• And…Sold! For Unpaid Taxes. Can You Get Your House Back?

    Not many people like paying their attorney, but nobody like paying taxes. Yet here in Georgia, our local government runs on property taxes. That is the main reason why Georgia law imposes severe penalties for failing to pay them.

    In fact, not paying your property taxes could lead you to lose your home in foreclosure. Once that happens, many people want to know if there is any way they can get their home back.

    Unpaid Taxes and Foreclosure.

    When you fail to pay your property taxes, the county tax commissioner automatically gains a lien against your property. Generally, a lien will prevent you from selling your property or borrowing money against it.

    Once the tax collector has a lien against your property for the failure to pay taxes, there are two basic ways the tax collector can proceed: by way of nonjudicial foreclosure and sale (i.e., “Tax Sale”) or by judicial foreclosure.

    Since nonjudicial foreclosure is faster, easier and cheaper than a judicial foreclosure, most tax sales are conducted by nonjudicial foreclosure.

    A nonjudicial foreclosure involves following the statutory requirements for giving notice of the sale and ultimately, having the sheriff sell the property by way of a writ of execution.

    Right of Redemption.

    In theology, “redemption” delivers you from sin. In law, it allows you to “buy back” or “repurchase” your foreclosed upon home.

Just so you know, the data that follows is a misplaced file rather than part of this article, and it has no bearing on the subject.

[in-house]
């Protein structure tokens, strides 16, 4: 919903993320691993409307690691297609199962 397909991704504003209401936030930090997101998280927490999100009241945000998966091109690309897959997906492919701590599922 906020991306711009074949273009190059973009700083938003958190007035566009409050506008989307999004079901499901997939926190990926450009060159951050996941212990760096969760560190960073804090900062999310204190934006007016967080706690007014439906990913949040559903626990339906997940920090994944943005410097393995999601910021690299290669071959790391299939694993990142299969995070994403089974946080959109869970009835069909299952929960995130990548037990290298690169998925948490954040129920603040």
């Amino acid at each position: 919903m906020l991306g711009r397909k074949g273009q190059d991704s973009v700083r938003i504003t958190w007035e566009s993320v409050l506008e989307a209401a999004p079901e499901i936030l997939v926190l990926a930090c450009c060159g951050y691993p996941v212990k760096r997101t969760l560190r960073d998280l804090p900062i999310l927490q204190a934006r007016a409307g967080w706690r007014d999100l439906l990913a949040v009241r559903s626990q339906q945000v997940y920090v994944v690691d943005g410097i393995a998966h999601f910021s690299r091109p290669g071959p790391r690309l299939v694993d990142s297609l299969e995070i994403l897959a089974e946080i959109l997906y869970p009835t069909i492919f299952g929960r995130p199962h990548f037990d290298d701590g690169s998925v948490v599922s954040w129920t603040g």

Once the property has been sold at a tax sale, in Georgia, the new owner does not automatically “get” the property. The purchaser at a tax sale must wait for 12 months and then must affirmatively act to cut-off your right to “redeem” (or buy back) your home.

    Until you receive written notice after the 12 months, that the new purchaser is going to terminate your rights, you have the right to redeem the property. This means that you get at least a year (perhaps a bit more) to reimburse the purchaser for the amount paid at the sale (plus other amounts) and reclaim your home.

    If you do not act within the 12 months or within the timeframe set by the notice (generally within 30 days), you will forever lose your right to redeem your home.

    Protect Your Rights.

    If you are facing tax sale foreclosure, contact us. We are experienced real estate attorneys. We handle all aspects of real estate, including foreclosures. We have helped other folks avoid foreclosure, and we can help you, too. To schedule your free phone consultation, call us at: 770-888-7707. Don’t wait until you lose your home. Call us today.

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